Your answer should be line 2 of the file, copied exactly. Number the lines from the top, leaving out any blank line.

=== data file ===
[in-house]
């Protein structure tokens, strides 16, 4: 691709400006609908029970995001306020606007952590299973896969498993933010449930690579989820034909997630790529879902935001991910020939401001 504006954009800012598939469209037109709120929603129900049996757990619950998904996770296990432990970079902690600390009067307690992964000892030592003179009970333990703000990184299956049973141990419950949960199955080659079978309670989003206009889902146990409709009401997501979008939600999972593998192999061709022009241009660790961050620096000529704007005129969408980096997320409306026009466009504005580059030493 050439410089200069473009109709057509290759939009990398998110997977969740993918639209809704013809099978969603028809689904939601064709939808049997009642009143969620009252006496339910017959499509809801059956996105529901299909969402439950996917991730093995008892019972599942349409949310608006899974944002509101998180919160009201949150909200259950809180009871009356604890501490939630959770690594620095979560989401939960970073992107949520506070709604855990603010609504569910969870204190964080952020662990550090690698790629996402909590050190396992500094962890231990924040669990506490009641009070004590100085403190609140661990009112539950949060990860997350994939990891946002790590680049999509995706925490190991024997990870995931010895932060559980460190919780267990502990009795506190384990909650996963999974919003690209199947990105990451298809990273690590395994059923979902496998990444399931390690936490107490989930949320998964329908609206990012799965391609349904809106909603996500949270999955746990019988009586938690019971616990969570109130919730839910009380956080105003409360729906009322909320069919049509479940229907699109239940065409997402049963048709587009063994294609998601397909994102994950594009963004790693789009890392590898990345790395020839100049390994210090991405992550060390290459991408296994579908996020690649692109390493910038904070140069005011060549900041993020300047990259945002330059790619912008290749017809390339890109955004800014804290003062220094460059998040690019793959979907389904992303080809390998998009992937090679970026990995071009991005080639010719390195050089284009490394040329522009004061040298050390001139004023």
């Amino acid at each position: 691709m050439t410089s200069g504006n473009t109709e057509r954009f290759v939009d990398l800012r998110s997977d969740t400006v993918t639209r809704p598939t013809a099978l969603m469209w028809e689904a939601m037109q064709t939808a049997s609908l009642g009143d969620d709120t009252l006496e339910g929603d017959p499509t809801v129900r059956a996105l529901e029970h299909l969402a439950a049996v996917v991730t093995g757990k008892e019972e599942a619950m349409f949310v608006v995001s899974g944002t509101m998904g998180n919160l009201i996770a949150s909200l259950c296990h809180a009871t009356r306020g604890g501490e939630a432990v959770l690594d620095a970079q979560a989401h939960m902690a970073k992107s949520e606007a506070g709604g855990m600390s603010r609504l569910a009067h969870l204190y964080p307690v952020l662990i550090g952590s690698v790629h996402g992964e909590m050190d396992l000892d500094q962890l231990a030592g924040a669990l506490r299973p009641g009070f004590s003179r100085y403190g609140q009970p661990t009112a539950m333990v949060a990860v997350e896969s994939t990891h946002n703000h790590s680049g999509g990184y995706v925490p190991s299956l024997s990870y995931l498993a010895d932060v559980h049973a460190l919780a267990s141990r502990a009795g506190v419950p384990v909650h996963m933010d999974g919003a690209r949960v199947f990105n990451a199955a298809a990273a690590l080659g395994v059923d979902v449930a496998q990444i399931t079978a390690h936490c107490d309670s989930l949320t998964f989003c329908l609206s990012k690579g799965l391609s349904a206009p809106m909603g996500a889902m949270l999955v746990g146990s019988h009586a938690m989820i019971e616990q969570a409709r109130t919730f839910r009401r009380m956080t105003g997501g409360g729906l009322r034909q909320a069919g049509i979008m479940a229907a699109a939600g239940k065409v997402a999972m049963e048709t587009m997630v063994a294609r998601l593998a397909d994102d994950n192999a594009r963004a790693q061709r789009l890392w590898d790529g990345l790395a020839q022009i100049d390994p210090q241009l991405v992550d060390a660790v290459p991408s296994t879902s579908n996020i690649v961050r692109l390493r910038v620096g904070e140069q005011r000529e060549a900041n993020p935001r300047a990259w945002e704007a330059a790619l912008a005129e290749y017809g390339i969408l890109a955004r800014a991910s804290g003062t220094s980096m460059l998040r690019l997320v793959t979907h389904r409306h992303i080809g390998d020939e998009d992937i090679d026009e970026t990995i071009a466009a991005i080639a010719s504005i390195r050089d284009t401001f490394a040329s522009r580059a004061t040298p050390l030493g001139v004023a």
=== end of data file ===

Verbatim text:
């Protein structure tokens, strides 16, 4: 691709400006609908029970995001306020606007952590299973896969498993933010449930690579989820034909997630790529879902935001991910020939401001 504006954009800012598939469209037109709120929603129900049996757990619950998904996770296990432990970079902690600390009067307690992964000892030592003179009970333990703000990184299956049973141990419950949960199955080659079978309670989003206009889902146990409709009401997501979008939600999972593998192999061709022009241009660790961050620096000529704007005129969408980096997320409306026009466009504005580059030493 050439410089200069473009109709057509290759939009990398998110997977969740993918639209809704013809099978969603028809689904939601064709939808049997009642009143969620009252006496339910017959499509809801059956996105529901299909969402439950996917991730093995008892019972599942349409949310608006899974944002509101998180919160009201949150909200259950809180009871009356604890501490939630959770690594620095979560989401939960970073992107949520506070709604855990603010609504569910969870204190964080952020662990550090690698790629996402909590050190396992500094962890231990924040669990506490009641009070004590100085403190609140661990009112539950949060990860997350994939990891946002790590680049999509995706925490190991024997990870995931010895932060559980460190919780267990502990009795506190384990909650996963999974919003690209199947990105990451298809990273690590395994059923979902496998990444399931390690936490107490989930949320998964329908609206990012799965391609349904809106909603996500949270999955746990019988009586938690019971616990969570109130919730839910009380956080105003409360729906009322909320069919049509479940229907699109239940065409997402049963048709587009063994294609998601397909994102994950594009963004790693789009890392590898990345790395020839100049390994210090991405992550060390290459991408296994579908996020690649692109390493910038904070140069005011060549900041993020300047990259945002330059790619912008290749017809390339890109955004800014804290003062220094460059998040690019793959979907389904992303080809390998998009992937090679970026990995071009991005080639010719390195050089284009490394040329522009004061040298050390001139004023």